Beamdog is back. If you aren’t excited as a D&D fan you should be. Not just a straight port, Icewind Dale: Enhanced Edition($9.99) is bringing some new toys to the table and I’ve been geeking out ever since I got my hands on them.
Forty years ago a game was published that changed my life. I wasn’t alive at the time, but thats besides the point. In case you’ve been away for those last 40 years, let me introduce you to Dungeons & Dragons. D&D games, in general, are a fusion of story telling and dice determined events. These events range from social interactions to mechanical manipulations to melee combat and spell casting. The universe of D&D is that of swords and sorcery, taverns and hamlets, heroes and dice. Lots and lots of dice.
So where does Icewind Dale fit in? As a follow up to the Baldur’s Gate duet, the original IWD I and II were both met with overwhelmingly positive critical acclaim. The only reason these games weren’t even more popular is that the first one hit market about the same time as the major blockbuster Diablo II. Boasting a robust and complicated combat system, IWD: EE now today holds a high standard of logical complexity that the RPG genre as a whole can still look up to.
Probably one of the most time worn features of the game is the graphics. Functional is probably the only positive I can come up with. If you are looking for cutting edge graphics or eye popping metal display qualities… what are you doing here? You should know that the game is gonna look dated and I dont hold that against IWD: EE. I think the most important thing to state here and reiterate is that it IS functional and for me at least, the game looks like nostalgia.
With the incorporation of bits and pieces of previously enhanced Baldur’s Gate($9.99) you will see some new things creeping in. One of my favorites is an expanded class roster. Already known for it’s extensive choices for multi-classing, this is a perfect area of expansion for Icewind. Any veteran player should really enjoy the ability to craft a specific team with specific goals in mind.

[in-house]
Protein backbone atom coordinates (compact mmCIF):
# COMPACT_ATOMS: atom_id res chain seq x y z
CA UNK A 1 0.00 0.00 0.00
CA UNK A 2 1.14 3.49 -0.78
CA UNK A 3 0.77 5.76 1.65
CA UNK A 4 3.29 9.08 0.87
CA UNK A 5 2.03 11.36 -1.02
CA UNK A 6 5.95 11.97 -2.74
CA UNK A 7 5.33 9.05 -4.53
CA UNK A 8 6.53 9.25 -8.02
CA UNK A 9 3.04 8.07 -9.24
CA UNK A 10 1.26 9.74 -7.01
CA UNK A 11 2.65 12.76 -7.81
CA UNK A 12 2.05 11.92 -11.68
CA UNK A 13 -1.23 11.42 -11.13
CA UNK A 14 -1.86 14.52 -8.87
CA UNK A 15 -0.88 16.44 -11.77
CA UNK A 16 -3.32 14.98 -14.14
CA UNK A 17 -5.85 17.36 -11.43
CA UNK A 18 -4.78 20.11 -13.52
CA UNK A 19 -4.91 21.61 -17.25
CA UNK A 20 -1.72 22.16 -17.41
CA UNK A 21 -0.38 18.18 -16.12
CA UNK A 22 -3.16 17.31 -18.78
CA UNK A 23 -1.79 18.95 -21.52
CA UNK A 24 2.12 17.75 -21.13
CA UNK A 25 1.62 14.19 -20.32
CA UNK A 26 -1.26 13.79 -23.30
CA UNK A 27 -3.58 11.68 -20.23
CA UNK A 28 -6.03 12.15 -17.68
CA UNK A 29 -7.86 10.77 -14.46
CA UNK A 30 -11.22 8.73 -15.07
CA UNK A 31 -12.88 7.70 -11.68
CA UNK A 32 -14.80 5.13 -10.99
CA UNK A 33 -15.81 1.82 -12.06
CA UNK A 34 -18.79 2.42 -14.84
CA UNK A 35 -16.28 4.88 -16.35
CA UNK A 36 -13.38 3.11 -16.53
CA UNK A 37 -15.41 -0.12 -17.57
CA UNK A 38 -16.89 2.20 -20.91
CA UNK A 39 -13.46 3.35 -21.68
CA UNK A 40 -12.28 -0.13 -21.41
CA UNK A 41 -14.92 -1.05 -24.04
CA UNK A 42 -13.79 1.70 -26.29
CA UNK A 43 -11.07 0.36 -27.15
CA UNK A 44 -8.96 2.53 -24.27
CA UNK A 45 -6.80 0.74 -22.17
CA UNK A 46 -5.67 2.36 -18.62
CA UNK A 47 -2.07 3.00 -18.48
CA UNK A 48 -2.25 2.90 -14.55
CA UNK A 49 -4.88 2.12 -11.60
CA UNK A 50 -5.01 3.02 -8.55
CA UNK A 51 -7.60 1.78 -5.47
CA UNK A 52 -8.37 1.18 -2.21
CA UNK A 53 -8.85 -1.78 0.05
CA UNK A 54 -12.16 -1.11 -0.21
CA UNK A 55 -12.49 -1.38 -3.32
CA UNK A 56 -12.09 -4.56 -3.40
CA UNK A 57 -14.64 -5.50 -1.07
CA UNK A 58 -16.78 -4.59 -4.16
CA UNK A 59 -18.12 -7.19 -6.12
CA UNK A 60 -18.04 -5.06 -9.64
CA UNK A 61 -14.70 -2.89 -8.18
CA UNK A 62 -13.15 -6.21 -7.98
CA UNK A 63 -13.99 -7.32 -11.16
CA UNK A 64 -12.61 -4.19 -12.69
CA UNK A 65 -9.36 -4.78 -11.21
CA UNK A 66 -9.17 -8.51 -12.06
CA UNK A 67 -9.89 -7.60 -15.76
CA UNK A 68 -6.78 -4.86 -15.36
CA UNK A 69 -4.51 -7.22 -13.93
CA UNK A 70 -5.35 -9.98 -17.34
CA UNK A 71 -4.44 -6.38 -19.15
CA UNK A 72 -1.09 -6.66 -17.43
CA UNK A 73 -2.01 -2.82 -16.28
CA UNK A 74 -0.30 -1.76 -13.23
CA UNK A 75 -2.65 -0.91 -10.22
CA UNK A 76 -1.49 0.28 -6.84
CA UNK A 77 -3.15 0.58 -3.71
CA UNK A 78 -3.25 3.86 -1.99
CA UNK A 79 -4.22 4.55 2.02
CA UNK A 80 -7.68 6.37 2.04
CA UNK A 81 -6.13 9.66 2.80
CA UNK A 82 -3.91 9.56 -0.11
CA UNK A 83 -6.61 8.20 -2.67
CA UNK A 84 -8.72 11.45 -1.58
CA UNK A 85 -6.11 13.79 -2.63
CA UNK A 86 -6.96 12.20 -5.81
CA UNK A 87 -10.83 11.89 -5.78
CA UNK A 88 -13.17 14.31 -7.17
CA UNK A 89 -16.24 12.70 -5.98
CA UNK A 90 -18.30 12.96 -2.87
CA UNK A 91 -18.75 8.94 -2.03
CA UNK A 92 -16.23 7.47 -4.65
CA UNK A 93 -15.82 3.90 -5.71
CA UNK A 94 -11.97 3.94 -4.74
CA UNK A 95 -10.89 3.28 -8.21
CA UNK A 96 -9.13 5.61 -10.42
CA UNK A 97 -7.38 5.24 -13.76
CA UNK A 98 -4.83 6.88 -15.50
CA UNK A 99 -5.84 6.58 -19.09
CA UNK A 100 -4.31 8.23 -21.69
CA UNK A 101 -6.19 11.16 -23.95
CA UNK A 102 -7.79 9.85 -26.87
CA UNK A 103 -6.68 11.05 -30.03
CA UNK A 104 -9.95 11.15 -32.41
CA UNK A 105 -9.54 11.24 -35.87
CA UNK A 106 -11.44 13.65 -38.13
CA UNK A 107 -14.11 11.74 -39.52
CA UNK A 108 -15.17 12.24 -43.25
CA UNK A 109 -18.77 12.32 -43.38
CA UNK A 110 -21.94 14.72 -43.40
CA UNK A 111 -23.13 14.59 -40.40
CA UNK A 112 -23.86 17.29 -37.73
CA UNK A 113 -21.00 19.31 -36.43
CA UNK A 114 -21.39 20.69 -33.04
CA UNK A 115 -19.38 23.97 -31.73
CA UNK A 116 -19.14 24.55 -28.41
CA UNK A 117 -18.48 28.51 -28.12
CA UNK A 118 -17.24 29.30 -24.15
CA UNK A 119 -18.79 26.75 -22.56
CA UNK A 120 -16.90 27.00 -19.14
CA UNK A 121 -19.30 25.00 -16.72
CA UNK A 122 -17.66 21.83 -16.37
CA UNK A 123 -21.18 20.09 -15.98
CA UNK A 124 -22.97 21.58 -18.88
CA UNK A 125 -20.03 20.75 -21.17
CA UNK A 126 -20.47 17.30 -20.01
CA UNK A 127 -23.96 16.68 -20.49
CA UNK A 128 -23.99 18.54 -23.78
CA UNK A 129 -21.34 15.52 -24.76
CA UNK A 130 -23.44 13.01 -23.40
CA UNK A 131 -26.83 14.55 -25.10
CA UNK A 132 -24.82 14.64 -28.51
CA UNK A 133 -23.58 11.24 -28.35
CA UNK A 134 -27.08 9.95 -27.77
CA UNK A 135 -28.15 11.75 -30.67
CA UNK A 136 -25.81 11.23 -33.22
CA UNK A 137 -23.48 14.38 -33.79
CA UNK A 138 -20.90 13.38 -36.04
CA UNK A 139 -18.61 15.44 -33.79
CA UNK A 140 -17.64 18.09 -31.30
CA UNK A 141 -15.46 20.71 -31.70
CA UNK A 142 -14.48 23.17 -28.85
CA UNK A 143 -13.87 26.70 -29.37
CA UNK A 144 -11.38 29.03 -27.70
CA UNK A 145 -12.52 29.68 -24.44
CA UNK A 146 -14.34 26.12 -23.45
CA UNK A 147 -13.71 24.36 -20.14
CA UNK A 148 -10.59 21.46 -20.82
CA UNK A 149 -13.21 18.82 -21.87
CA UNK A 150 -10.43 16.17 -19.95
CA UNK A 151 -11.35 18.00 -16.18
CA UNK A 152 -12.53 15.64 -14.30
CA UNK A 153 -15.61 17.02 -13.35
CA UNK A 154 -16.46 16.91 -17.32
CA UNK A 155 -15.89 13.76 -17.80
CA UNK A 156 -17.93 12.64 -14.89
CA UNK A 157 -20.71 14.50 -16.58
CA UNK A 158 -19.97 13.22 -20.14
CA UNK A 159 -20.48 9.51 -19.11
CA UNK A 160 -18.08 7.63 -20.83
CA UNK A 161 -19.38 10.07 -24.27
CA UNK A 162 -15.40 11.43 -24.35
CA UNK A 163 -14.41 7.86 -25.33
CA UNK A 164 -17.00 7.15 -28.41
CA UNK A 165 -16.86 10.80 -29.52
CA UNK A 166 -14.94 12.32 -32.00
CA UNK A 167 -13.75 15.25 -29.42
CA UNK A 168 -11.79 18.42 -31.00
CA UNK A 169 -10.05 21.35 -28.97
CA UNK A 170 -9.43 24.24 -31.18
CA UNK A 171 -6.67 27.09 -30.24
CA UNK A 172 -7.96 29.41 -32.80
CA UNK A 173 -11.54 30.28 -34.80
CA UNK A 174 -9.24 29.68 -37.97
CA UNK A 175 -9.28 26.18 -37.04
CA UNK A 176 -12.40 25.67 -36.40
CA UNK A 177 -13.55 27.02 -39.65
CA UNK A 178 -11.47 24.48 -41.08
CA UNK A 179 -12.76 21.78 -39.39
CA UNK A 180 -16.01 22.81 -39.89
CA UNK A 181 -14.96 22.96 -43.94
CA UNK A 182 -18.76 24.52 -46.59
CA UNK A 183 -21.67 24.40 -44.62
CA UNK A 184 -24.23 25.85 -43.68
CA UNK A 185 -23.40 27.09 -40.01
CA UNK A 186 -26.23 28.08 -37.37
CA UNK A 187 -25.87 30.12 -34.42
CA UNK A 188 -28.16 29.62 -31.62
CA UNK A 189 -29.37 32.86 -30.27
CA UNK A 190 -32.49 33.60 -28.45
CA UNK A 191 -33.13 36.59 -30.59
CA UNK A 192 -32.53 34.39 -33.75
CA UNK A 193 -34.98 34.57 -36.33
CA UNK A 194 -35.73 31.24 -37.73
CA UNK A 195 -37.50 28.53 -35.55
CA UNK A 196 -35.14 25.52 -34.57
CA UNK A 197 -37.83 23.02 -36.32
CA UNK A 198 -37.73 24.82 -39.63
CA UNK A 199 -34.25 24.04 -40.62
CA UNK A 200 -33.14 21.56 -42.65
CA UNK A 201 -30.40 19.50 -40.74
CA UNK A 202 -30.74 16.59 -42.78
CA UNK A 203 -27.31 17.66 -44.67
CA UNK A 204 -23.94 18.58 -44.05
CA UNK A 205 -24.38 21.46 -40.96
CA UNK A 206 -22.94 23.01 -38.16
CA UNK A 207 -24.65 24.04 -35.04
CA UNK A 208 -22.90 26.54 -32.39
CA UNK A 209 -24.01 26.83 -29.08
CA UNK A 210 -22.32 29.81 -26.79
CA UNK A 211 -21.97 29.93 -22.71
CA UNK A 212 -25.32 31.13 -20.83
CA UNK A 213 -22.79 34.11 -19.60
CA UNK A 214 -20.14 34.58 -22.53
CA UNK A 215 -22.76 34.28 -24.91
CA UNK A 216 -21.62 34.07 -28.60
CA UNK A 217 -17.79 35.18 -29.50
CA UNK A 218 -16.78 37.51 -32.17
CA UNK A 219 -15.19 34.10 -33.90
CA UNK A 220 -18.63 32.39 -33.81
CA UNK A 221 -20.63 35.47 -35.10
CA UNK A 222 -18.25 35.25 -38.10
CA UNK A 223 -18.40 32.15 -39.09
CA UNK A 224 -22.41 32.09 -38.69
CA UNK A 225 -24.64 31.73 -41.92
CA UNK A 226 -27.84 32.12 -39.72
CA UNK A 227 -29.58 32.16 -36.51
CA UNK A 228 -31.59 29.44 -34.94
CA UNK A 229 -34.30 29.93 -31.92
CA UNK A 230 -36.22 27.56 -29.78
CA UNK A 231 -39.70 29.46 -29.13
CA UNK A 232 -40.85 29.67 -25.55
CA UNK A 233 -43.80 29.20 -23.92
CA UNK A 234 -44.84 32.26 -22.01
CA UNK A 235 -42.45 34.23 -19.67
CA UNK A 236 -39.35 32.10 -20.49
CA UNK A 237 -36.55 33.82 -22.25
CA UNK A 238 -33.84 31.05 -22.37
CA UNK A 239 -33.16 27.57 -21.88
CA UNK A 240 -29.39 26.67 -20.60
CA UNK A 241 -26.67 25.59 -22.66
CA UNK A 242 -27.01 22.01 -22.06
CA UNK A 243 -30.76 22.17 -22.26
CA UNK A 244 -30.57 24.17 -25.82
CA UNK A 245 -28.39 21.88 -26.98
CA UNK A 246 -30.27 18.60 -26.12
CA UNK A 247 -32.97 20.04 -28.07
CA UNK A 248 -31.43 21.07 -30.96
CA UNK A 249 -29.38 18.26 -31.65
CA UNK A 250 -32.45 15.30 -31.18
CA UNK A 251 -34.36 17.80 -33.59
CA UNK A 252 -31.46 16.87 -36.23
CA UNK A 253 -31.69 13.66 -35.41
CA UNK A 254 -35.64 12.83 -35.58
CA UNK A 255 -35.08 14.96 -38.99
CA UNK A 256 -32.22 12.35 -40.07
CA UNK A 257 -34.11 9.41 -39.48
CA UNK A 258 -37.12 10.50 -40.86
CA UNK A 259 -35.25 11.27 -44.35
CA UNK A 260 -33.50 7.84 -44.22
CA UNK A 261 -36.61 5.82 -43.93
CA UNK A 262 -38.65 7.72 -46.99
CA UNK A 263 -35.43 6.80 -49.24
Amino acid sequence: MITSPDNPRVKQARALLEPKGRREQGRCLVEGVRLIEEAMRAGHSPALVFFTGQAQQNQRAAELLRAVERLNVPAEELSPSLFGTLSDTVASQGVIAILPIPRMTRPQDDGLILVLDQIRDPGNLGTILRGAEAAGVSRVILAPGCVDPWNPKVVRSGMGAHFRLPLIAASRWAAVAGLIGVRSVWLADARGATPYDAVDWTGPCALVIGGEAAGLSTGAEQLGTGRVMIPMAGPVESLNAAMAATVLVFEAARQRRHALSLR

My touch arcade themed crew has been doing pretty well. Bard Eli and Mage Jared sit back and chuckle as the writers are embroiled in melee and Thief Carter makes the most ridiculous jokes. Paladin Fretz kinda just slaps stuff half-heartedly while Kensai Musgrave cleaves the world in twain. The voice sets made available get a little repetitive. After a few hours listening to the same lines I usually end up changing who my lead character is just to hear some new stuff as I am walking around town or travelling.
Icewind has a very slow pace. In most modern RPGs, you will manage a bunch of quests at a time and usually only spend a few minutes on each one. When you take on a quest in IWD, you should not expect to finish it in one sitting. Main storyline quests especially represent this. I think the last quest I picked up has taken somewhere in the neighborhood of 8 hours to complete from start to finish. Is this a bad thing? no. I really like the throw back to a quest being a feat that you aren’t neccessarily expected to complete easily. The quests feel like these monolithic lofty things that you can only glimpse small pieces of at a time. It’s an important part of crafting the experience to make you feel like maybe your party bit off more than it can chew.
Combat is also a slow affair. You may have to rest between almost every fight in order to heal and recharge spells that are almost required for most serious fights. Resting has a decent chance of attracting enemies even if you do it in an enclosed area. Another bit about the game play is the difficulty. The game is really tough. My biggest recommendation is to enable auto-game pausing in the options. Without it you will probably be spending a large amount of time reloading after you lose party members. The broad scope of quests and the grave danger your heroes face combine to make for an epic feel. That’s not a feeling you will get with many contemporary games and it’s something that I miss. For players new to the genre, I would also suggest lowering the difficulty or hitting a wiki for help on building a competent group.
I’ve touched briefly on nostalgia. I admit that it’s impossible for me to view this game without appreciating the signicance of it’s legacy. If I try to view this game without regard to the history behind it, I THINK I can still say its an amazing game. Couple that with the fantastic edit job with a bunch of new features and this is a fantastic app for anyone looking for a fantasy RPG adventure that works best in long unbroken stints.